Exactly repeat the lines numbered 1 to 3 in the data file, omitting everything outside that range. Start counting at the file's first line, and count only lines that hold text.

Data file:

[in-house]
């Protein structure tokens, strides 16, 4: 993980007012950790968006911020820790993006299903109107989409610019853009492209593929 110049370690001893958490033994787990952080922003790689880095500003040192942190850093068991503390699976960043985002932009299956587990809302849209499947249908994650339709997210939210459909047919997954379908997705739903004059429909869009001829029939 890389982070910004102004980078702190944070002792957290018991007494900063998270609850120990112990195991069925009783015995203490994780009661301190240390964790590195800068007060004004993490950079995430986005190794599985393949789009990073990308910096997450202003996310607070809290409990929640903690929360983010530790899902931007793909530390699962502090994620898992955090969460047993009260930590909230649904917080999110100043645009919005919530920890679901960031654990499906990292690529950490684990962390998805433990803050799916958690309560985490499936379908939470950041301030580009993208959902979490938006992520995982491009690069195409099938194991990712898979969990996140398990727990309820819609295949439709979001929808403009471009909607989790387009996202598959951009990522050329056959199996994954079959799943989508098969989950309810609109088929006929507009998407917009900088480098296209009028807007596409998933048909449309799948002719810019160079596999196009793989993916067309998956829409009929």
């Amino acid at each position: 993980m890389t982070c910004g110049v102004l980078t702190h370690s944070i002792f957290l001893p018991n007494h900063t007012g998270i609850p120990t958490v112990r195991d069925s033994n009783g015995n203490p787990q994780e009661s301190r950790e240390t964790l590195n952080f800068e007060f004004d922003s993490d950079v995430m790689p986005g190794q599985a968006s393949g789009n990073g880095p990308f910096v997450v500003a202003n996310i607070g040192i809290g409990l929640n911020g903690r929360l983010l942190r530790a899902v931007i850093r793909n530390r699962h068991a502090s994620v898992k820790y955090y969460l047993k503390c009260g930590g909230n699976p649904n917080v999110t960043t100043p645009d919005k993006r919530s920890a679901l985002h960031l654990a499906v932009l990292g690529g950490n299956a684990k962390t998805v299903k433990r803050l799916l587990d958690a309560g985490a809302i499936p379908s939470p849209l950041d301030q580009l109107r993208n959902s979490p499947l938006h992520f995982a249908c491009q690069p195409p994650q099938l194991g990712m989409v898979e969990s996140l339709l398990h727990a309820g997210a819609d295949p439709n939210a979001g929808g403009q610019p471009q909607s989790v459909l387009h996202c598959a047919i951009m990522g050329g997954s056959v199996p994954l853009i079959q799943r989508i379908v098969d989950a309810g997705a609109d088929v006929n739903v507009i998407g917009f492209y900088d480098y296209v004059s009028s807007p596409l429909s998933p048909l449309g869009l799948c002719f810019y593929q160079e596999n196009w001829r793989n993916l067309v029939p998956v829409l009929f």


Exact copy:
[in-house]
């Protein structure tokens, strides 16, 4: 993980007012950790968006911020820790993006299903109107989409610019853009492209593929 110049370690001893958490033994787990952080922003790689880095500003040192942190850093068991503390699976960043985002932009299956587990809302849209499947249908994650339709997210939210459909047919997954379908997705739903004059429909869009001829029939 890389982070910004102004980078702190944070002792957290018991007494900063998270609850120990112990195991069925009783015995203490994780009661301190240390964790590195800068007060004004993490950079995430986005190794599985393949789009990073990308910096997450202003996310607070809290409990929640903690929360983010530790899902931007793909530390699962502090994620898992955090969460047993009260930590909230649904917080999110100043645009919005919530920890679901960031654990499906990292690529950490684990962390998805433990803050799916958690309560985490499936379908939470950041301030580009993208959902979490938006992520995982491009690069195409099938194991990712898979969990996140398990727990309820819609295949439709979001929808403009471009909607989790387009996202598959951009990522050329056959199996994954079959799943989508098969989950309810609109088929006929507009998407917009900088480098296209009028807007596409998933048909449309799948002719810019160079596999196009793989993916067309998956829409009929």
């Amino acid at each position: 993980m890389t982070c910004g110049v102004l980078t702190h370690s944070i002792f957290l001893p018991n007494h900063t007012g998270i609850p120990t958490v112990r195991d069925s033994n009783g015995n203490p787990q994780e009661s301190r950790e240390t964790l590195n952080f800068e007060f004004d922003s993490d950079v995430m790689p986005g190794q599985a968006s393949g789009n990073g880095p990308f910096v997450v500003a202003n996310i607070g040192i809290g409990l929640n911020g903690r929360l983010l942190r530790a899902v931007i850093r793909n530390r699962h068991a502090s994620v898992k820790y955090y969460l047993k503390c009260g930590g909230n699976p649904n917080v999110t960043t100043p645009d919005k993006r919530s920890a679901l985002h960031l654990a499906v932009l990292g690529g950490n299956a684990k962390t998805v299903k433990r803050l799916l587990d958690a309560g985490a809302i499936p379908s939470p849209l950041d301030q580009l109107r993208n959902s979490p499947l938006h992520f995982a249908c491009q690069p195409p994650q099938l194991g990712m989409v898979e969990s996140l339709l398990h727990a309820g997210a819609d295949p439709n939210a979001g929808g403009q610019p471009q909607s989790v459909l387009h996202c598959a047919i951009m990522g050329g997954s056959v199996p994954l853009i079959q799943r989508i379908v098969d989950a309810g997705a609109d088929v006929n739903v507009i998407g917009f492209y900088d480098y296209v004059s009028s807007p596409l429909s998933p048909l449309g869009l799948c002719f810019y593929q160079e596999n196009w001829r793989n993916l067309v029939p998956v829409l009929f």